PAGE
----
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Use this page to collect notes, media and citations for your research. Answer each question with facts and details, adding links and citations for sources as you go.

US Enters WWII Research Questions

Summarize the events of December 7, 1941.
  • The Japanese army bombed Pearl harbor, Hawaii out of the blue without warning. This sparked the American involvement in the war and distrust of Japanese americans.

Describe the actions taken by the United States government following the attack on Pearl Harbor.
  • Soon after the bombing America officaly enters the war of Wolrd War 2

What is an ‘alien enemy’?
  • It is a citizen of a country that is in conflict with the country they are in.

Were all of the detainees considered ‘alien enemies’?
  • The Japanese were unexpected enemies. They were considered alien enemies along with the German Americans.

How and why was the United States able to inter people of Japanese and German descent?
  • They were able to inter japanese and germans because the president made the Proclamation 2525 saying that if anyone over 14 is part of a country that is in war with the US, they can be "restrained, secured, or removed as an alien enemy".

What was the US government able to do as a result of Proclamations 2525 and 2526?
  • The U.S. was able take away some of their rights and was able to inter alien enemies.

What were the circumstances surrounding Proclamation 2525 and 2526?
  • The United States considered all nationals from enemy countries "alien enemies" which allowed the US to be able to detain them in internment camps.

Concentration Camps vs Internment Camps Research Questions

What is the difference between a concentration camp and an internment camp?
  • Concentration camps were where people worked hard as laborers. Internment camps were a large area used for enemy aliens,specific ethnic or religious groups, or others during the war.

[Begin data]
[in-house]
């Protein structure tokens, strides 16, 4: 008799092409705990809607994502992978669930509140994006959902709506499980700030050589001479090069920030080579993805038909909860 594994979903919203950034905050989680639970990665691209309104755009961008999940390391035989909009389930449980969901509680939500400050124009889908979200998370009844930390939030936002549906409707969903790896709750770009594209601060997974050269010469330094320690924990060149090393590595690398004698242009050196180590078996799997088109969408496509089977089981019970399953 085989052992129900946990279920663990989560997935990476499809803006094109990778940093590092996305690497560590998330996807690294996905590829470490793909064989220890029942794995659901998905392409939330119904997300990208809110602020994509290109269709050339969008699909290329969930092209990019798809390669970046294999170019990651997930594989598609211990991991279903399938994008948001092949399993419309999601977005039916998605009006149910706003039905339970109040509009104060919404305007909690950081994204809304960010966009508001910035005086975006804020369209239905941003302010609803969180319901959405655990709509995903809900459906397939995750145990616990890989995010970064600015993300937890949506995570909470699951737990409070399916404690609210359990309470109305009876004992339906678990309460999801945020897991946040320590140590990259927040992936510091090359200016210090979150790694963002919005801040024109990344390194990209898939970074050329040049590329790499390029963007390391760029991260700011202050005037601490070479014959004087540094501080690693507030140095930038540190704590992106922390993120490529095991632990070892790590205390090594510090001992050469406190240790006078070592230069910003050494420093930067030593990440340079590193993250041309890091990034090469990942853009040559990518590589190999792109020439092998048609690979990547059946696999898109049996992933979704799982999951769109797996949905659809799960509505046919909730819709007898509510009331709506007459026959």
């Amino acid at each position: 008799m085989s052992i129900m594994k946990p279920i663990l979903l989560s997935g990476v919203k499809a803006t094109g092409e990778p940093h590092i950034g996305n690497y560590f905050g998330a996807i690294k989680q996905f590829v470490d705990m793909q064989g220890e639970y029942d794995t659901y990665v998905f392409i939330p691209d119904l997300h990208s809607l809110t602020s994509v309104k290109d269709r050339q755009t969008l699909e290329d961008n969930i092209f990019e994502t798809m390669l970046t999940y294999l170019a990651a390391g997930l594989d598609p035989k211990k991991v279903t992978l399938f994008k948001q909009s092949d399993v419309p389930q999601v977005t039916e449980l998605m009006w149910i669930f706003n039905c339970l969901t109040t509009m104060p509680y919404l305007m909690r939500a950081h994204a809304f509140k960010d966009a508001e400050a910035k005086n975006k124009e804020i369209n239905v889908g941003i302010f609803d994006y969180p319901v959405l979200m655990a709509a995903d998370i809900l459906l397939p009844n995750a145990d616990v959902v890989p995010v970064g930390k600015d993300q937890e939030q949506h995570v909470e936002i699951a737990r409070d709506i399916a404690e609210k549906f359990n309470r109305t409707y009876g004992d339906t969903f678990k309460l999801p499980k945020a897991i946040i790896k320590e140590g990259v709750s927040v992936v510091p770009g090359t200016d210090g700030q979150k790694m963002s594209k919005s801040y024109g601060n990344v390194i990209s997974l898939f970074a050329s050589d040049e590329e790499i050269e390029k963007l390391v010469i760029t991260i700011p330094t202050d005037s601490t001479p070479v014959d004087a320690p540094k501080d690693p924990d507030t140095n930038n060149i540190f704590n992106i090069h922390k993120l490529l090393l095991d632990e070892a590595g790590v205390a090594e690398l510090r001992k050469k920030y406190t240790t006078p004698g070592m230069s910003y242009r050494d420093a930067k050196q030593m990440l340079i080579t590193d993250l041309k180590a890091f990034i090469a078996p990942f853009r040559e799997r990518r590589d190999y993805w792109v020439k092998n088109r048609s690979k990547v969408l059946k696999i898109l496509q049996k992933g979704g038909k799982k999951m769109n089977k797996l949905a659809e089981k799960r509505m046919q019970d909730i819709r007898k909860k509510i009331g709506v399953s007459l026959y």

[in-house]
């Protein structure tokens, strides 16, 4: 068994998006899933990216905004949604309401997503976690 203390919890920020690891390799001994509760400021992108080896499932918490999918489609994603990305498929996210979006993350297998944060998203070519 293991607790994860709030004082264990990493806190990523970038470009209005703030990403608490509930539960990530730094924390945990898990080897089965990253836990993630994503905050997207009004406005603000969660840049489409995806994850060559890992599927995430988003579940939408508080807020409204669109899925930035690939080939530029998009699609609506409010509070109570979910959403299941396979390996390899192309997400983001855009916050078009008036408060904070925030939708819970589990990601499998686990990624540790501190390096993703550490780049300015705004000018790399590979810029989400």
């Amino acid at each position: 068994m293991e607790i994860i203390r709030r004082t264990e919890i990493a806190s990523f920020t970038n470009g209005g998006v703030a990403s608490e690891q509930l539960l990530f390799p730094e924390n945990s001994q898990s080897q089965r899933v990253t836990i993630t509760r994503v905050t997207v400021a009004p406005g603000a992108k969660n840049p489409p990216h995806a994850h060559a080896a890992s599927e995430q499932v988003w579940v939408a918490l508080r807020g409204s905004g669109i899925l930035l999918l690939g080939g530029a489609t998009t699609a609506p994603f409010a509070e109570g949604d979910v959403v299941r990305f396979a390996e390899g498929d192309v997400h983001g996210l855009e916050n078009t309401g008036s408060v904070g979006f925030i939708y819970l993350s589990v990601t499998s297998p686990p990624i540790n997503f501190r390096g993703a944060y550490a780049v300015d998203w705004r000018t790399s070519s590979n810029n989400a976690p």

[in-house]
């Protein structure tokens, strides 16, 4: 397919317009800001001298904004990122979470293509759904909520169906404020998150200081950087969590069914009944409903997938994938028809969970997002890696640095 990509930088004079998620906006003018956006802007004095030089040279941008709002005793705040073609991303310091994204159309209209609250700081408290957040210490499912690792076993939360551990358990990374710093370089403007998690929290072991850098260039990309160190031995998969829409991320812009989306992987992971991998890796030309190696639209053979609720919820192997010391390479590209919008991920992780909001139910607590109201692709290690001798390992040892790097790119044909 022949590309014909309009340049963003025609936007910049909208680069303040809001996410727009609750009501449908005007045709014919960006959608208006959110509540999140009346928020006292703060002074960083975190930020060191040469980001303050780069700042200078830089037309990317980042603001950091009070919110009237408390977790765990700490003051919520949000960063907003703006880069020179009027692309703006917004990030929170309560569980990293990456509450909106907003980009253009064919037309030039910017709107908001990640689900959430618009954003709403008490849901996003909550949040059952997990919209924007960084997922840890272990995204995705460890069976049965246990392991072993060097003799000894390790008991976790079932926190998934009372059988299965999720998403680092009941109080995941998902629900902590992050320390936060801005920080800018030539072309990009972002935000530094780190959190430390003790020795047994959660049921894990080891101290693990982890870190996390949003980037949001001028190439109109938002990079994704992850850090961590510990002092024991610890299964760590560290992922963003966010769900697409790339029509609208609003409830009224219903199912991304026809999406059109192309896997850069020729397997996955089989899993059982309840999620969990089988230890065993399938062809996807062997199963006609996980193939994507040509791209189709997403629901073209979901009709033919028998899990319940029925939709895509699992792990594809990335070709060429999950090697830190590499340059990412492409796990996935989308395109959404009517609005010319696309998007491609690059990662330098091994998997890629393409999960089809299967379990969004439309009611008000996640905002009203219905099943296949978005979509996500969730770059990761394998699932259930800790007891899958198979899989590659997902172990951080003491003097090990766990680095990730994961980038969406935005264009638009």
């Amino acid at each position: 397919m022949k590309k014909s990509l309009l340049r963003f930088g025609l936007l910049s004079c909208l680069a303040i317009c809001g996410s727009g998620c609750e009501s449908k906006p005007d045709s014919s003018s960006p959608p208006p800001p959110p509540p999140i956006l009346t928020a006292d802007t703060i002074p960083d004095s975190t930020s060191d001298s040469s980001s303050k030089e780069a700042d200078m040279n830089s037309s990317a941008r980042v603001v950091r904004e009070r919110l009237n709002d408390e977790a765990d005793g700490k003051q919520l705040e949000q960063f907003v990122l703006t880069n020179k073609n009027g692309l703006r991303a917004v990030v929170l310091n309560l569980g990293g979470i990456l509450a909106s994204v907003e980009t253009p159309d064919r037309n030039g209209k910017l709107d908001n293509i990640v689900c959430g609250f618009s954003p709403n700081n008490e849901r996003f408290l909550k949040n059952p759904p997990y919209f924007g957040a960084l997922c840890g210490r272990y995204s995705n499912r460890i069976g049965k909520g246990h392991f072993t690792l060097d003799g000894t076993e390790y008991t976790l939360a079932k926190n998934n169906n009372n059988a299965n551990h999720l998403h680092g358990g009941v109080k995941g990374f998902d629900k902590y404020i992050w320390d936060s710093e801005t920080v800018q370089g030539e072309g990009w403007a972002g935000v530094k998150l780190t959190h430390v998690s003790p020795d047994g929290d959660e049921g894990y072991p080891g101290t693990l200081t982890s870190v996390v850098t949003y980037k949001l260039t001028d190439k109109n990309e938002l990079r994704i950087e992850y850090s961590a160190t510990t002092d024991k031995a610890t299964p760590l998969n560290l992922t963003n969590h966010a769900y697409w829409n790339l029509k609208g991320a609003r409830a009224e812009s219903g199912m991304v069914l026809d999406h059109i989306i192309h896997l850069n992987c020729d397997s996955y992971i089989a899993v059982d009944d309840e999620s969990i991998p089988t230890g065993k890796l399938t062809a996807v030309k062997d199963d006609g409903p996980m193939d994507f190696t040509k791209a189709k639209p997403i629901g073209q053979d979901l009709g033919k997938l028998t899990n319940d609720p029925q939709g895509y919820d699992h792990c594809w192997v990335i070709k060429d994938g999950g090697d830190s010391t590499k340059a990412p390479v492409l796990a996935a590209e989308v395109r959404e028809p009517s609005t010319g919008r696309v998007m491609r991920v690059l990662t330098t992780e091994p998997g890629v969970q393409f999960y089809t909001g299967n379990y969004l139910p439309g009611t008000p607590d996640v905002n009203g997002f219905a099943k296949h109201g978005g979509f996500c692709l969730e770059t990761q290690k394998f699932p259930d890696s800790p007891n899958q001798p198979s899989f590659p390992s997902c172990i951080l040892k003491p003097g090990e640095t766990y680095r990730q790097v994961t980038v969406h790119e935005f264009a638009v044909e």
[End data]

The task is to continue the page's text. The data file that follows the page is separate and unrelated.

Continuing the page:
How were internment camps organized?
  • Interment camps were guarded all the time.

Where were the internment camps?
  • There are many in America.Lots of camps in the North Eastern. California had the largest number of interment camps. Texas also had a couple.

What was life like in the internment camps?
  • Life in internment camps was not good. People were treated badly, worked hard, and they were taken away from there family and everything else they had.

German Americans Research Questions

How did life change for German Americans after the start of WWII?
  • German Americans were treated really badly and the language was unable to be spoken and everything that was written in German was burned.

How were they treated by Americans and others in the US?
  • People went through their houses, took them out of their house and took them away. They were taken from their families and put in internment camps.

Why were they treated this way?
  • They were treated badly because of thier religion and ethnic group.

Were German Americans sympathetic to or against Hitler and the Nazis?
  • Some German Americans were and some weren't sympathetic to Hitler and the Nazis.

How did their support of or lack of support for Hitler affect their lives in the US?
  • It did affect their lives because Hitler made their lives miserable in the U.S. because the United States declared war against Germany and the United States did not trust any German-American unless they declare themselves as a true American citizen and would remain loyal to the U.S.

Notes about personal story one.